Finalization of arbitration between Turkey, Iran is new beginning in gas ties: Iranian envoy
AA photoThe conclusion of an arbitration case between Turkey and Iran represents a new beginning to boosting ties in this field, according to Iran’s ambassador to Turkey, Ali Reza Bikdeli, who spoke at a press meeting on Feb. 3.
“The finalization of the arbitration case with Turkey has constituted a fresh beginning to gas cooperation between the two countries…With the ending of this arbitration process, there will be better cooperation in this field, I promise,” said the Iranian envoy, as quoted by Reuters.
Turkey, which buys around 10 billion cubic meters (bcm) of gas from Iran, opened two separate cases against Iran in 2012. One of the cases was over higher gas prices and another was over deficiencies in gas distribution. In the second case, the court sided with Iran.
The court ruled against Iran in its other gas dispute with Turkey, according officials from both countries speaking on Feb. 2.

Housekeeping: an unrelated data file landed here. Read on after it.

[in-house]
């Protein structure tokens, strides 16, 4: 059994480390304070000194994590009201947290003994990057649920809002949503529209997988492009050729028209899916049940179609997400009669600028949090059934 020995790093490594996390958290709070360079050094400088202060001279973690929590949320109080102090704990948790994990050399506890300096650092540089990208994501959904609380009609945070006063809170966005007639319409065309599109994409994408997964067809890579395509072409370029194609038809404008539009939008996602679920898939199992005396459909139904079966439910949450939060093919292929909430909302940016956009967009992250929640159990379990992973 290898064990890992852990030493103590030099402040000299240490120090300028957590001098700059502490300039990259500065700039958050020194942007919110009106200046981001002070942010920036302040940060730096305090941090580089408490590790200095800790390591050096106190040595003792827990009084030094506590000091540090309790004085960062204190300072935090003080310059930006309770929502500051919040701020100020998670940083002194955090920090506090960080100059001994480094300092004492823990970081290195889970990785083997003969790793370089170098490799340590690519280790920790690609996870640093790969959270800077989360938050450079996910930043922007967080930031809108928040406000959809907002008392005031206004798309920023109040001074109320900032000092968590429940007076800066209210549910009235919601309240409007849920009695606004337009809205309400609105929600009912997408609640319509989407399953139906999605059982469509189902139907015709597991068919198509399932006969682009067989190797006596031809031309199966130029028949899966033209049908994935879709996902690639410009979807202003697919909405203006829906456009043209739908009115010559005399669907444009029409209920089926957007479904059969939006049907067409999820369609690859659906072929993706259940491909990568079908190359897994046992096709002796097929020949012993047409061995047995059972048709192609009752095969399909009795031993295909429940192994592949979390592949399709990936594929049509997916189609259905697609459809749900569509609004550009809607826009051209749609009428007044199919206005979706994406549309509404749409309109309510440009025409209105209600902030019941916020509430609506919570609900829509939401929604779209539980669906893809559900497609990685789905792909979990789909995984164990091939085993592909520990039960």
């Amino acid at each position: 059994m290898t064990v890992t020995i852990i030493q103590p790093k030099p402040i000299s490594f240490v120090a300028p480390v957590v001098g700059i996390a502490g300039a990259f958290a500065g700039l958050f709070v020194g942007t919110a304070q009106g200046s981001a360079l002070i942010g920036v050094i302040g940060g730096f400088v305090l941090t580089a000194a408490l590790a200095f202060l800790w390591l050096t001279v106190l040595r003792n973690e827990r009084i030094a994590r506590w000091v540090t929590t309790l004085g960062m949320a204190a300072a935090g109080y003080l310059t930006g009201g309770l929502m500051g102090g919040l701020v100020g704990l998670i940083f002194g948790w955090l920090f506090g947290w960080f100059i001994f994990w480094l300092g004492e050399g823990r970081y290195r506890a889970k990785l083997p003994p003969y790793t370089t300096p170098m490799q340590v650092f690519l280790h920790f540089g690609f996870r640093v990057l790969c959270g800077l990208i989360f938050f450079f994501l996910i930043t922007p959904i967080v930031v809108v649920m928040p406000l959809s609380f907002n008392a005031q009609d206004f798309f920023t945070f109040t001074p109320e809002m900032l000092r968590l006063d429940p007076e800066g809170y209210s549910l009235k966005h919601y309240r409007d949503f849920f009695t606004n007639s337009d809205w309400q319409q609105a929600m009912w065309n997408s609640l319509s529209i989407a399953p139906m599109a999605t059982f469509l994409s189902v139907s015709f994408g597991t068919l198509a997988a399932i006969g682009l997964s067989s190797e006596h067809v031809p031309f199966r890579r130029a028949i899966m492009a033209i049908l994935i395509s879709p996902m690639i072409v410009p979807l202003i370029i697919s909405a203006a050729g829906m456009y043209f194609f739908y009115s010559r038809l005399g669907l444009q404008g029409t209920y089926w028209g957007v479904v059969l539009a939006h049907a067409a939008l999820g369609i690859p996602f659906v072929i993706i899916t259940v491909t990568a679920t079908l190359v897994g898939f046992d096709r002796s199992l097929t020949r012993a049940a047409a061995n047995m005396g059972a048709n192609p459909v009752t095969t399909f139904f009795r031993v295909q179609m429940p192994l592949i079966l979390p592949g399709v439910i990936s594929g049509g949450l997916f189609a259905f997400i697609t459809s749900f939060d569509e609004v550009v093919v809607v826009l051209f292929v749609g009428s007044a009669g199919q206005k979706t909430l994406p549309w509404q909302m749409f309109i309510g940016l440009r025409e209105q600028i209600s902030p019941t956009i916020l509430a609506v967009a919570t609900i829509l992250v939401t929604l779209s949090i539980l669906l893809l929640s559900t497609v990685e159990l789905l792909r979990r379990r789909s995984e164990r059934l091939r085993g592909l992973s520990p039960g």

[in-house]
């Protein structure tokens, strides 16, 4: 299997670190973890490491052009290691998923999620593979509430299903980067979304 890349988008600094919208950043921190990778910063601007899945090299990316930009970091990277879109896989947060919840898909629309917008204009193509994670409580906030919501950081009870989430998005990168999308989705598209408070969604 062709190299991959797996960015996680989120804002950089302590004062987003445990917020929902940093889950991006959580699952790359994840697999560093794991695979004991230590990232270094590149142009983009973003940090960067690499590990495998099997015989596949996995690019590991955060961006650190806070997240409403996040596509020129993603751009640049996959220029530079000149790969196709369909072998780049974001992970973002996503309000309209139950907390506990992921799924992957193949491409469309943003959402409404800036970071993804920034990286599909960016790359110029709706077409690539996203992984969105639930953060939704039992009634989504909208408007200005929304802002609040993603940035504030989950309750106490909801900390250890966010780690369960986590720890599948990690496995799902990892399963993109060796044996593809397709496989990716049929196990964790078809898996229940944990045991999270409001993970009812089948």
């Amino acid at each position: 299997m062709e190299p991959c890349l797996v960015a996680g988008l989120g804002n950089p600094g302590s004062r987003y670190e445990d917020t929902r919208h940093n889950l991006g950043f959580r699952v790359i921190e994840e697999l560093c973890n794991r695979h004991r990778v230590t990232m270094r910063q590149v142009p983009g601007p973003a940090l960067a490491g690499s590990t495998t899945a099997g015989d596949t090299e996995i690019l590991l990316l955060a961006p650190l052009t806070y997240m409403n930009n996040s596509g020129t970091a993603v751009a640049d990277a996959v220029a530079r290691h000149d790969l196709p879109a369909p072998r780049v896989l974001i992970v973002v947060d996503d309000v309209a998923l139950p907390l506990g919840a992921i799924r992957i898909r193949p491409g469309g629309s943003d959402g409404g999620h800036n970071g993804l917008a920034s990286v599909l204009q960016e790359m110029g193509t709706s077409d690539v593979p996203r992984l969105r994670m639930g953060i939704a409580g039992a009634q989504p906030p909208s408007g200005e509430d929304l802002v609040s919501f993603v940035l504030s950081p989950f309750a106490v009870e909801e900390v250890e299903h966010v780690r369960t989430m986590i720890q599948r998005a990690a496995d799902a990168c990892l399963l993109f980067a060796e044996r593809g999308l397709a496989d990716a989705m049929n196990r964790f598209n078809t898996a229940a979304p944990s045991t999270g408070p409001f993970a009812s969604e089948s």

Turkish Energy Minister Berat Albayrak confirmed that the court had ruled in the favor of Turkey.
“The International Arbitration Court has recently made a decision in the favor of Turkey. We’ll most probably receive a discount this year, which is very good for us. We plan to make a discount in gas prices this year,” Albayrak told journalists in Chile on Feb. 2.
Bikdeli also called the gas trade “a peculiar, professional way of trade,” which is made through solid and long-term contracts with “peculiar terms.”
Gas prices are set by specific contract terms, and it is these terms that defines an application to the arbitration court in case of disagreement.
“In this vein, the application to the arbitration court does not refer to opening a court file. On the contrary, it is for setting gas prices in line with an existing contract,” he said.
“As our specialists have explained since the beginning of the issue, actions will be in line with legal codes,” he said, adding that communication channels between specialists from both countries were open.
Bikdeli declined to give details about how much money will be repaid and when the money will come in, as “these are technical issues that need to be considered by the specialists.”
In a separate court case against Iran in 2004, Turkey’s gas grid was awarded a discount of 16.5 percent.